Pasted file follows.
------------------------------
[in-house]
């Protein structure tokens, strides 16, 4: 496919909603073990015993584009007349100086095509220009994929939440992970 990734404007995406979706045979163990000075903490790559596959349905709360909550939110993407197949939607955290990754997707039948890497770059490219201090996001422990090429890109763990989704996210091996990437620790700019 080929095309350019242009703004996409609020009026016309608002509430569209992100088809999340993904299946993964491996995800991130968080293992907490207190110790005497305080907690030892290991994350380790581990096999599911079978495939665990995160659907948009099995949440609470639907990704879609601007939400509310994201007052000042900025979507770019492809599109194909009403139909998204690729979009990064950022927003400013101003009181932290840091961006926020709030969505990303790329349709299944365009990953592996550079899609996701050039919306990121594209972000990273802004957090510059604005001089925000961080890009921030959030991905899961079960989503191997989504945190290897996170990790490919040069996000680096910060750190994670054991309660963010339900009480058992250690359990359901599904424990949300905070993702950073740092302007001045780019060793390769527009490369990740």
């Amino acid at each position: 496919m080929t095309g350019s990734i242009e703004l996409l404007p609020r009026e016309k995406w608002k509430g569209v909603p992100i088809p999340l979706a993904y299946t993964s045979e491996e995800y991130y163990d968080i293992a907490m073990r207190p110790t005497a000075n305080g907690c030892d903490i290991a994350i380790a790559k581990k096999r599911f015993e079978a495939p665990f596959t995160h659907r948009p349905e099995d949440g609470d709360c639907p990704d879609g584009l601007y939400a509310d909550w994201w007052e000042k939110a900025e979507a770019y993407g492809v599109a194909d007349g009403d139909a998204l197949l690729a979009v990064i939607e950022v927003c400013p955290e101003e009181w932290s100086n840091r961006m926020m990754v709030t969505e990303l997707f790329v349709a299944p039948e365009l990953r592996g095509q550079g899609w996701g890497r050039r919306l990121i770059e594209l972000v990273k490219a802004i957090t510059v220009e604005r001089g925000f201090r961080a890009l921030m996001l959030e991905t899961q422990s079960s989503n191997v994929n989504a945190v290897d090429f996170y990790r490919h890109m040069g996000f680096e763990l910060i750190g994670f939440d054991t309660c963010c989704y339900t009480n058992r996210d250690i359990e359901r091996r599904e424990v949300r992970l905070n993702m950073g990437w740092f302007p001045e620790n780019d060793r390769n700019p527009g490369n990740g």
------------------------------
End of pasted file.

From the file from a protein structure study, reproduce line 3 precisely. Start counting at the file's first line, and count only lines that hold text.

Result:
């Amino acid at each position: 496919m080929t095309g350019s990734i242009e703004l996409l404007p609020r009026e016309k995406w608002k509430g569209v909603p992100i088809p999340l979706a993904y299946t993964s045979e491996e995800y991130y163990d968080i293992a907490m073990r207190p110790t005497a000075n305080g907690c030892d903490i290991a994350i380790a790559k581990k096999r599911f015993e079978a495939p665990f596959t995160h659907r948009p349905e099995d949440g609470d709360c639907p990704d879609g584009l601007y939400a509310d909550w994201w007052e000042k939110a900025e979507a770019y993407g492809v599109a194909d007349g009403d139909a998204l197949l690729a979009v990064i939607e950022v927003c400013p955290e101003e009181w932290s100086n840091r961006m926020m990754v709030t969505e990303l997707f790329v349709a299944p039948e365009l990953r592996g095509q550079g899609w996701g890497r050039r919306l990121i770059e594209l972000v990273k490219a802004i957090t510059v220009e604005r001089g925000f201090r961080a890009l921030m996001l959030e991905t899961q422990s079960s989503n191997v994929n989504a945190v290897d090429f996170y990790r490919h890109m040069g996000f680096e763990l910060i750190g994670f939440d054991t309660c963010c989704y339900t009480n058992r996210d250690i359990e359901r091996r599904e424990v949300r992970l905070n993702m950073g990437w740092f302007p001045e620790n780019d060793r390769n700019p527009g490369n990740g």